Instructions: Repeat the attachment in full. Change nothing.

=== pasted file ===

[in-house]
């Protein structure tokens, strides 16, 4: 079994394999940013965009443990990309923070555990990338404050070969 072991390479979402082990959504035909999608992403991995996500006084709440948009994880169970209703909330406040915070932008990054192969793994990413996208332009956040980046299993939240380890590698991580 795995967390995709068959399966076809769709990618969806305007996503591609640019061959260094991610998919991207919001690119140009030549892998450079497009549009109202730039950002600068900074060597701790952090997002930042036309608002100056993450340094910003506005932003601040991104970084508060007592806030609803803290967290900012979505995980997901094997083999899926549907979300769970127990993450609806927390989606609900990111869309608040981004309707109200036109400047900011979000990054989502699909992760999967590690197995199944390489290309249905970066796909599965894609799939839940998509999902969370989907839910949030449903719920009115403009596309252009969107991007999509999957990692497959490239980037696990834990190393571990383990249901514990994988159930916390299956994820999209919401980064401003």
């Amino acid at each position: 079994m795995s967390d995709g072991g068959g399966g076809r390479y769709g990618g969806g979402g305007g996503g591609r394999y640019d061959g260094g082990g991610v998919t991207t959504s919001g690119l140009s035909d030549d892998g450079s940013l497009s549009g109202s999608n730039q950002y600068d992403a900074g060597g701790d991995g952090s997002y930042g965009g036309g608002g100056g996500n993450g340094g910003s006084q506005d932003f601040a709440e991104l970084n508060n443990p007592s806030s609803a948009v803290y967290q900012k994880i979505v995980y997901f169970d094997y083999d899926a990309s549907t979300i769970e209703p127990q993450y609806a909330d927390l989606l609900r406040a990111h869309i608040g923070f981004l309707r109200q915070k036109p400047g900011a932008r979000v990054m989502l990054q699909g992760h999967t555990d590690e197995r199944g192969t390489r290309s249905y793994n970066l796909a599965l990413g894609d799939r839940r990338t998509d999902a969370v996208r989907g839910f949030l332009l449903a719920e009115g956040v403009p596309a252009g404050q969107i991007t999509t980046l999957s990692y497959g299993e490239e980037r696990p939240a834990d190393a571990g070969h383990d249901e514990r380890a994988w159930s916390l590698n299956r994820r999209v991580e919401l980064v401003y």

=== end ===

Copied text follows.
[in-house]
């Protein structure tokens, strides 16, 4: 079994394999940013965009443990990309923070555990990338404050070969 072991390479979402082990959504035909999608992403991995996500006084709440948009994880169970209703909330406040915070932008990054192969793994990413996208332009956040980046299993939240380890590698991580 795995967390995709068959399966076809769709990618969806305007996503591609640019061959260094991610998919991207919001690119140009030549892998450079497009549009109202730039950002600068900074060597701790952090997002930042036309608002100056993450340094910003506005932003601040991104970084508060007592806030609803803290967290900012979505995980997901094997083999899926549907979300769970127990993450609806927390989606609900990111869309608040981004309707109200036109400047900011979000990054989502699909992760999967590690197995199944390489290309249905970066796909599965894609799939839940998509999902969370989907839910949030449903719920009115403009596309252009969107991007999509999957990692497959490239980037696990834990190393571990383990249901514990994988159930916390299956994820999209919401980064401003």
């Amino acid at each position: 079994m795995s967390d995709g072991g068959g399966g076809r390479y769709g990618g969806g979402g305007g996503g591609r394999y640019d061959g260094g082990g991610v998919t991207t959504s919001g690119l140009s035909d030549d892998g450079s940013l497009s549009g109202s999608n730039q950002y600068d992403a900074g060597g701790d991995g952090s997002y930042g965009g036309g608002g100056g996500n993450g340094g910003s006084q506005d932003f601040a709440e991104l970084n508060n443990p007592s806030s609803a948009v803290y967290q900012k994880i979505v995980y997901f169970d094997y083999d899926a990309s549907t979300i769970e209703p127990q993450y609806a909330d927390l989606l609900r406040a990111h869309i608040g923070f981004l309707r109200q915070k036109p400047g900011a932008r979000v990054m989502l990054q699909g992760h999967t555990d590690e197995r199944g192969t390489r290309s249905y793994n970066l796909a599965l990413g894609d799939r839940r990338t998509d999902a969370v996208r989907g839910f949030l332009l449903a719920e009115g956040v403009p596309a252009g404050q969107i991007t999509t980046l999957s990692y497959g299993e490239e980037r696990p939240a834990d190393a571990g070969h383990d249901e514990r380890a994988w159930s916390l590698n299956r994820r999209v991580e919401l980064v401003y």